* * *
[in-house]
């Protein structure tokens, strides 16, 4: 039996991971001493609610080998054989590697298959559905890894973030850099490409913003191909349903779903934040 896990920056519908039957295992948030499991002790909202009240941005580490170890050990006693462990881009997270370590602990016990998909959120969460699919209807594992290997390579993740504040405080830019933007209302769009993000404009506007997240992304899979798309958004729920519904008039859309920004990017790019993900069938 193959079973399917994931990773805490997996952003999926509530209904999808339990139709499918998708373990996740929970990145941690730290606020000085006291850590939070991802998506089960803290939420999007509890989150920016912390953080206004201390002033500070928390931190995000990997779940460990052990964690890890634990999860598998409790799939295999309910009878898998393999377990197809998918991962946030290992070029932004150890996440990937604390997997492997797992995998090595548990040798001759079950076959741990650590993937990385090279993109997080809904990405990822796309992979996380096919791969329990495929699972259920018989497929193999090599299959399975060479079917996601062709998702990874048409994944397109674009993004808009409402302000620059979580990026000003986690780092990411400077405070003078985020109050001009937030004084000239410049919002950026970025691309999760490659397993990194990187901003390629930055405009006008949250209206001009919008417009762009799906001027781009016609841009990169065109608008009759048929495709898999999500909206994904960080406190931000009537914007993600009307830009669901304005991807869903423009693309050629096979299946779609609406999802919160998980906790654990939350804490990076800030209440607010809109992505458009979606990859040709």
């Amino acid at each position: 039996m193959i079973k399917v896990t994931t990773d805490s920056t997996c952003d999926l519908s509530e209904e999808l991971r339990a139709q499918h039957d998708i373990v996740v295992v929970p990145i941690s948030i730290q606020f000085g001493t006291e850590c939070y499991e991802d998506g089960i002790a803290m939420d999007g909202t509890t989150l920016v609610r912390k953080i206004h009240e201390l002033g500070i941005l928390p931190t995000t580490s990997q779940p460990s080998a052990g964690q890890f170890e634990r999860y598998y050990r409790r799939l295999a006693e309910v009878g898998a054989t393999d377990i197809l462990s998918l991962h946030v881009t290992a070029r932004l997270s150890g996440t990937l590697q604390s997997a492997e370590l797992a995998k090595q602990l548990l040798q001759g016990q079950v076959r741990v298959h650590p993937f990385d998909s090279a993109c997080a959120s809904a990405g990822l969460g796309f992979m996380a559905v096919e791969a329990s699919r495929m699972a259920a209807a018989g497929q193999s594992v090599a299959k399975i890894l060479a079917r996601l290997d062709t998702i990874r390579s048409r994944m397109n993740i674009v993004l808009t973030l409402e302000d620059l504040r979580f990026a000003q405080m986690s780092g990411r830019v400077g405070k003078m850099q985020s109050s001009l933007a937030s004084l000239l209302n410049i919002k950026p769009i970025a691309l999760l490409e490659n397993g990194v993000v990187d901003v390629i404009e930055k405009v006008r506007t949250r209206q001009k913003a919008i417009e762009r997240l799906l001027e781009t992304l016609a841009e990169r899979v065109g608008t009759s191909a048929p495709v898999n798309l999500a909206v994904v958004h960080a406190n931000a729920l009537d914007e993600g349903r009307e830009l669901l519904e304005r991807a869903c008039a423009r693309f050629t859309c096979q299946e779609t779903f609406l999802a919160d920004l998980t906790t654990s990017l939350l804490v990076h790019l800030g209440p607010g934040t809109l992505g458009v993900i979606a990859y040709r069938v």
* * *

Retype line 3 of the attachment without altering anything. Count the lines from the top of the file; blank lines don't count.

């Amino acid at each position: 039996m193959i079973k399917v896990t994931t990773d805490s920056t997996c952003d999926l519908s509530e209904e999808l991971r339990a139709q499918h039957d998708i373990v996740v295992v929970p990145i941690s948030i730290q606020f000085g001493t006291e850590c939070y499991e991802d998506g089960i002790a803290m939420d999007g909202t509890t989150l920016v609610r912390k953080i206004h009240e201390l002033g500070i941005l928390p931190t995000t580490s990997q779940p460990s080998a052990g964690q890890f170890e634990r999860y598998y050990r409790r799939l295999a006693e309910v009878g898998a054989t393999d377990i197809l462990s998918l991962h946030v881009t290992a070029r932004l997270s150890g996440t990937l590697q604390s997997a492997e370590l797992a995998k090595q602990l548990l040798q001759g016990q079950v076959r741990v298959h650590p993937f990385d998909s090279a993109c997080a959120s809904a990405g990822l969460g796309f992979m996380a559905v096919e791969a329990s699919r495929m699972a259920a209807a018989g497929q193999s594992v090599a299959k399975i890894l060479a079917r996601l290997d062709t998702i990874r390579s048409r994944m397109n993740i674009v993004l808009t973030l409402e302000d620059l504040r979580f990026a000003q405080m986690s780092g990411r830019v400077g405070k003078m850099q985020s109050s001009l933007a937030s004084l000239l209302n410049i919002k950026p769009i970025a691309l999760l490409e490659n397993g990194v993000v990187d901003v390629i404009e930055k405009v006008r506007t949250r209206q001009k913003a919008i417009e762009r997240l799906l001027e781009t992304l016609a841009e990169r899979v065109g608008t009759s191909a048929p495709v898999n798309l999500a909206v994904v958004h960080a406190n931000a729920l009537d914007e993600g349903r009307e830009l669901l519904e304005r991807a869903c008039a423009r693309f050629t859309c096979q299946e779609t779903f609406l999802a919160d920004l998980t906790t654990s990017l939350l804490v990076h790019l800030g209440p607010g934040t809109l992505g458009v993900i979606a990859y040709r069938v």